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John Ditchfield

The Master Glassblower

John was born in Blackpool in his parents’ hotel The Moorfield. He was the youngest of three. The intention was to join the family business so he started training as a comis chef at the Cliffs Hotel Blackpool. His mother Nora, a Welsh lady from Caerlean, who was the drive behind the hotel, died when John was sixteen. He left the Cliffs and he took what he thought was a summer job as an assistant to Italian master glassblower Franco Toffolo at the Venetian Glass Factory on the Squires Gate Industrial estate Blackpool. At the age of ten on a school skiing trip to Innsbruck, John when looking through a shop window saw some elegant miniature frosted cobalt blue glass vases and perfume bottles and he fell in love with them .He had been given spending money for the two weeks but blew it all on purchasing the set of pieces for his mother. So began his love affair with glass and under the tuition of Toffolo he spent seven years learning the basic and complicated techniques of Venetian glassmaking.

With a small legacy from the sale of the family hotel John set up his first studio but unfortunately was shut down due to noise pollution. He tried various other business ventures like running a convenience store, selling bags and bras at markets, making clothes and hessian shopping bags which he sold through various outlets. He was then invited back to the Venetian Glass factory as manager, Toffolo having left to work at Caithness Glass in Perth. During this time John discovered the Art Nouveau period, in particular the glass of Tiffany and Loetz. He visited the Tiffany Collection at the Haworth Art Gallery in Accrington and was fascinated by the intricacies of Tiffany’s style and the complex chemical processes which were used to achieve the fine effects. This fascination led him down many paths and many late nights experimenting.

John then met Donald Sidebottom a local business man who offered John a partnership in a glass studio in the Lake District. The intention was to create a visitor centre open to the public. Whilst waiting for planning permission John decided to travel to Europe to develop his glassmaking skills and to learn from others. In Holland, in the hope of learning iridising techniques he met the glass designer AD Copier and Williem Hessen who had both worked as designers at Leerdam Glass. He had the opportunity of working with such glass artists as Sam Herman, Lubomir Hora and Pavel Molnar. In Germany he worked along side 30 Turkish glass blowers and shared their cramped accommodation. Shortly after this he returned to Blackpool and the first furnace at Talbot Road was lit in January 1982. It was supposed to be a temporary measure but due to planning issues, the plan for a studio in Bowness never came to fruition and John and his team continued to produce glass from the Blackpool site for over 18 years. In 2000 John realised his dream of living and working in the countryside when he bought Pointer House farm where Glasform is now located.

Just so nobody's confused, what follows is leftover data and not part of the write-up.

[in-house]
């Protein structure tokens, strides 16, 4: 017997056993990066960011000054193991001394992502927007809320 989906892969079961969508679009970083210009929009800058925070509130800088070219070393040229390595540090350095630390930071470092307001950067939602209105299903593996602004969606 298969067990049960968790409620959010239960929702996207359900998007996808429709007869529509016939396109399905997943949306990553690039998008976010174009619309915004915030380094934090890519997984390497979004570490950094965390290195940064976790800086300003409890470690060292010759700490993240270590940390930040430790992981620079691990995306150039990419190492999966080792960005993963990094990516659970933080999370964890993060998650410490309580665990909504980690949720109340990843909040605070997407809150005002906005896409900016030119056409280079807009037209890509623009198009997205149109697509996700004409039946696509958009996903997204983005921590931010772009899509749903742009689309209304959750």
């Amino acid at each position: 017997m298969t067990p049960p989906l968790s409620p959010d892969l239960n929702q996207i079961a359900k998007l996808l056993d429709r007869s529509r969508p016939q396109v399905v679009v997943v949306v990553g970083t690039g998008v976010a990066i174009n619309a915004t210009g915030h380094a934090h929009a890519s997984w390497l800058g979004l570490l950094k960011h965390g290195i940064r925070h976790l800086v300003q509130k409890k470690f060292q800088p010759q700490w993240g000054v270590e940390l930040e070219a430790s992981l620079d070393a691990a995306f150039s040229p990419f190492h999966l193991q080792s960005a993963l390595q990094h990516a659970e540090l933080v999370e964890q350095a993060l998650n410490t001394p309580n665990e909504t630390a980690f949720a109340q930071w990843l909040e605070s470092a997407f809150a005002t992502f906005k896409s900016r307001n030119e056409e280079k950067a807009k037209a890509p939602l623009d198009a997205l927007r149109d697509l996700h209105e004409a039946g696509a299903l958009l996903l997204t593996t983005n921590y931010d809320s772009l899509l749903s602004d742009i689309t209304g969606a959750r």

Over the years John has had the privilege of working with other skilled crafts people, not only in the field of glass but in other fields such as jewellery, architecture and lighting. John has no academic background; his skill as a glassmaker has been learnt not only from great masters but also from the love of glass and the experimenting that sometimes throws up great surprises. He describes himself as a craftsman; his skill, decorating molten glass.